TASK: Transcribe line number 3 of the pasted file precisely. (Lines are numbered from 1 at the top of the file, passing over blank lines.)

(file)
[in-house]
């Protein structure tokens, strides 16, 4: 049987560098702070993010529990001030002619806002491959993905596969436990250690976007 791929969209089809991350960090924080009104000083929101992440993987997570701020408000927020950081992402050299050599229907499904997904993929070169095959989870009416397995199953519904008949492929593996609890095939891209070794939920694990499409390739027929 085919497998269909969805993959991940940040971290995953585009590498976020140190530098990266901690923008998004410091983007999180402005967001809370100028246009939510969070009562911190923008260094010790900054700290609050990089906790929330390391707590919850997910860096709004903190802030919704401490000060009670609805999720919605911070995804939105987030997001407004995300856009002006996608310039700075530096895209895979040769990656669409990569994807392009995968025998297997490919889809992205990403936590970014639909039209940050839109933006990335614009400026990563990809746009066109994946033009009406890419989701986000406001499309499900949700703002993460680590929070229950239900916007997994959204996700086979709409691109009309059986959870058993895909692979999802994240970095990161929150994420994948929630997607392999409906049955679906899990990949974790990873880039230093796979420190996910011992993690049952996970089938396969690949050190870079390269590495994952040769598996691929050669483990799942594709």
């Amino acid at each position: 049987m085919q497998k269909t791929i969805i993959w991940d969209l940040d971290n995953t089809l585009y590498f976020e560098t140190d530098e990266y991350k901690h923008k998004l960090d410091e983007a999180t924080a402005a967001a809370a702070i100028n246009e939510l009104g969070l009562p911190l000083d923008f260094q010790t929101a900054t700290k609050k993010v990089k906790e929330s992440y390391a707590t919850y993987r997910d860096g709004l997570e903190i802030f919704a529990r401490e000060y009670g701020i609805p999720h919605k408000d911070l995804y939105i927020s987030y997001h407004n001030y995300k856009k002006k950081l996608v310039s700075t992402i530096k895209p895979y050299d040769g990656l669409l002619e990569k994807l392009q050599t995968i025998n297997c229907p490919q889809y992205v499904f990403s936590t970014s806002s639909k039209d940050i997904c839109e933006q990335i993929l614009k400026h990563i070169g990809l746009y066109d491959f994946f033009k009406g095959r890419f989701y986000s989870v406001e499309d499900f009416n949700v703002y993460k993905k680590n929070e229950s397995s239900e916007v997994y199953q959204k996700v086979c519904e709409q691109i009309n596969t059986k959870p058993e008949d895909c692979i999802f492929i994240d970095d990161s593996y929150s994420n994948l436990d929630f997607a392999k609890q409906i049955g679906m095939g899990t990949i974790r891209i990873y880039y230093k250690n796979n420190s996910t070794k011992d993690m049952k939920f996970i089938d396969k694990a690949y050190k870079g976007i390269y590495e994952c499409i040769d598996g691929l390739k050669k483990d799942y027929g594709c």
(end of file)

């Amino acid at each position: 049987m085919q497998k269909t791929i969805i993959w991940d969209l940040d971290n995953t089809l585009y590498f976020e560098t140190d530098e990266y991350k901690h923008k998004l960090d410091e983007a999180t924080a402005a967001a809370a702070i100028n246009e939510l009104g969070l009562p911190l000083d923008f260094q010790t929101a900054t700290k609050k993010v990089k906790e929330s992440y390391a707590t919850y993987r997910d860096g709004l997570e903190i802030f919704a529990r401490e000060y009670g701020i609805p999720h919605k408000d911070l995804y939105i927020s987030y997001h407004n001030y995300k856009k002006k950081l996608v310039s700075t992402i530096k895209p895979y050299d040769g990656l669409l002619e990569k994807l392009q050599t995968i025998n297997c229907p490919q889809y992205v499904f990403s936590t970014s806002s639909k039209d940050i997904c839109e933006q990335i993929l614009k400026h990563i070169g990809l746009y066109d491959f994946f033009k009406g095959r890419f989701y986000s989870v406001e499309d499900f009416n949700v703002y993460k993905k680590n929070e229950s397995s239900e916007v997994y199953q959204k996700v086979c519904e709409q691109i009309n596969t059986k959870p058993e008949d895909c692979i999802f492929i994240d970095d990161s593996y929150s994420n994948l436990d929630f997607a392999k609890q409906i049955g679906m095939g899990t990949i974790r891209i990873y880039y230093k250690n796979n420190s996910t070794k011992d993690m049952k939920f996970i089938d396969k694990a690949y050190k870079g976007i390269y590495e994952c499409i040769d598996g691929l390739k050669k483990d799942y027929g594709c």